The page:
Inspectors call for improved enforcement and regulation of environmental crime
Criminal Justice Inspection Northern Ireland (CJI) has recommended the Northern Ireland Environment Agency (NIEA) enhance its enforcement and regulation activity and develop a more rigorous approach to dealing with offenders involved in environmental crime in Northern Ireland.
The call was made by James Corrigan, Deputy Chief Inspector of Criminal Justice in Northern Ireland following the publication today (21 May) of CJI's latest report which looked at the operation and work of the Agency's Environmental Crime Unit (ECU).
"CJI was invited to undertake an independent review of the ECU by the Department of the Environment after concerns were raised during the summer of 2014 about the operation of the unit, its processes and investigation practice," said Mr Corrigan.
"While CJI was satisfied the way the unit was operating did not pose any significant concerns, Inspectors have made a number of strategic and operational recommendations designed to strengthen the operation and performance of the unit and its ability to tackle waste crime.
"Environmental crime impacts on all of us. Significant organised waste crime has been found to exist in Northern Ireland with criminals, illegal and unscrupulous operators making significant profits from waste crime and illegal waste disposal," said the Deputy Chief Inspector.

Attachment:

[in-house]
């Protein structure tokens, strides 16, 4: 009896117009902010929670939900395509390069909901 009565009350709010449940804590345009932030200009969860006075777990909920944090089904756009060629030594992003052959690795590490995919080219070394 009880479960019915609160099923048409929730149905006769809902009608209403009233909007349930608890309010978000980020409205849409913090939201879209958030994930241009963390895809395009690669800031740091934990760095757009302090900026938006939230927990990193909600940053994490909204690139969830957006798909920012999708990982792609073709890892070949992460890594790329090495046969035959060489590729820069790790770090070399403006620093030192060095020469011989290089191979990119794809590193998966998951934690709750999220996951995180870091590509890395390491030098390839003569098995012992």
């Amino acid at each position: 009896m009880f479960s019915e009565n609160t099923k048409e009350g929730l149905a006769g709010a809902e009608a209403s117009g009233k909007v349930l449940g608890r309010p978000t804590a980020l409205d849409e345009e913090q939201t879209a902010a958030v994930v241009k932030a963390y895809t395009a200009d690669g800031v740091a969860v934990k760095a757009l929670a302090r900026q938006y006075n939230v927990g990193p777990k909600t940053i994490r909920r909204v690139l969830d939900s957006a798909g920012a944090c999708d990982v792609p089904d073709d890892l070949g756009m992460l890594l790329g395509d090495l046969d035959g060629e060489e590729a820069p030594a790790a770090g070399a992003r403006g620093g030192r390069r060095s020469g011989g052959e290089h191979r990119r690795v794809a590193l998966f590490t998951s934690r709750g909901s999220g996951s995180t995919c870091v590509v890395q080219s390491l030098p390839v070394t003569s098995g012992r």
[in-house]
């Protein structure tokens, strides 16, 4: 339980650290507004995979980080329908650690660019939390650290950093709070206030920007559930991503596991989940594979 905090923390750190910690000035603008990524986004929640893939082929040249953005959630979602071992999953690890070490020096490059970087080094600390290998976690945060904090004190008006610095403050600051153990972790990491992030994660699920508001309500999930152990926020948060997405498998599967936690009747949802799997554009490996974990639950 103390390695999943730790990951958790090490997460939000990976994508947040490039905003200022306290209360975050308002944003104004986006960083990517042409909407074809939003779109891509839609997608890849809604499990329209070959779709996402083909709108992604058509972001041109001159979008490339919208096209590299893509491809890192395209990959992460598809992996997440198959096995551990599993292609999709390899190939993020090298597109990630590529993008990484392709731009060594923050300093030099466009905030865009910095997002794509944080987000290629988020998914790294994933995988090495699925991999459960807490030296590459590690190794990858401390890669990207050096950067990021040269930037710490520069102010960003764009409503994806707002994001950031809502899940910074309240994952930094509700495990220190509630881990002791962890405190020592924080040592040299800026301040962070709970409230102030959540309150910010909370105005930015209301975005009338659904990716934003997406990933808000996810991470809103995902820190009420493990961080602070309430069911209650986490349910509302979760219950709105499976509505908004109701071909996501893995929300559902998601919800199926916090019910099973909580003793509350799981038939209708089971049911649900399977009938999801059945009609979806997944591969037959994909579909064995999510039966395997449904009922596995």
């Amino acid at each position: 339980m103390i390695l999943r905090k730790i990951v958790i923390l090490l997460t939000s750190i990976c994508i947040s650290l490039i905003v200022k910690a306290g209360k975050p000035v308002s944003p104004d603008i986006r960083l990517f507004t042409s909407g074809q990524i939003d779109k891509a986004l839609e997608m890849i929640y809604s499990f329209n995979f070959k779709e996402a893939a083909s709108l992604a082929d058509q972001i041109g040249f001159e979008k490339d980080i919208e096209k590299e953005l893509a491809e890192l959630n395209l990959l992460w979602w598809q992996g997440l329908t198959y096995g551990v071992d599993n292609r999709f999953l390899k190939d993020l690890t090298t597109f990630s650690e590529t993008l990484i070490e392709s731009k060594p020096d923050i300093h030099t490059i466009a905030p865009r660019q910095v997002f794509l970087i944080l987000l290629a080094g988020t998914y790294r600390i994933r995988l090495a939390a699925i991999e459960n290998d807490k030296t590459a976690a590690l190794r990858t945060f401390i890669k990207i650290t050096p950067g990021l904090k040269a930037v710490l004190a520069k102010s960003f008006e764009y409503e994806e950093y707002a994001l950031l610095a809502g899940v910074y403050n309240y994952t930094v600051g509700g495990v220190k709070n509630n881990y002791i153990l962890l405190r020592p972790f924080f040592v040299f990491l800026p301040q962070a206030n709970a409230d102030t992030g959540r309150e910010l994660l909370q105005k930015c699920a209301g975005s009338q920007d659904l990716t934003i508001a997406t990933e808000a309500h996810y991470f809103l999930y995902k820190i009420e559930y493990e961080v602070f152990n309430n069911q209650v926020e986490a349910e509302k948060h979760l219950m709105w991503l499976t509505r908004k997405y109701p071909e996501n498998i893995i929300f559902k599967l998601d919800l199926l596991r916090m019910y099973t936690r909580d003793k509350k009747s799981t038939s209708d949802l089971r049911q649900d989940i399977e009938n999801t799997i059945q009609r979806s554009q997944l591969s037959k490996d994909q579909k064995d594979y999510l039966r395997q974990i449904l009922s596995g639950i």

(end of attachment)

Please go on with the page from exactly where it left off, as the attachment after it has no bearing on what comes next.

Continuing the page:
"These activities mean legitimate businesses cannot compete as their costs are undercut by criminals who do not see enforcement action as a deterrent.
"This review found the work undertaken by staff within the ECU is contributing to securing convictions and the confiscation of money linked to waste crime.
"This type of activity is positive but it must be supported by strong regulation and enforcement. Criminals and illegal operators must be in no doubt that compliance with the law is the priority of the ECU and a key objective of NIEA and the DoE in tackling waste and other environmental crime," he said.
Mr Corrigan indicated the review built upon the findings of previous inspections carried out by CJI in 2007 and in 2011 and supported the development of greater partnership working between the licencing and enforcement branches within the Environment Agency.
"Strong partnerships across the DoE and its executive agencies and with other law enforcement bodies through the Organised Crime Task Force are critical to the success of future enforcement action.
"While Inspectors accept that enforcement is costly, doing the same or even less is not a viable option for the DoE, as ineffective enforcement will impose enormous liabilities in the form of clean up operations, EU sanctions and risks to public health," he concluded.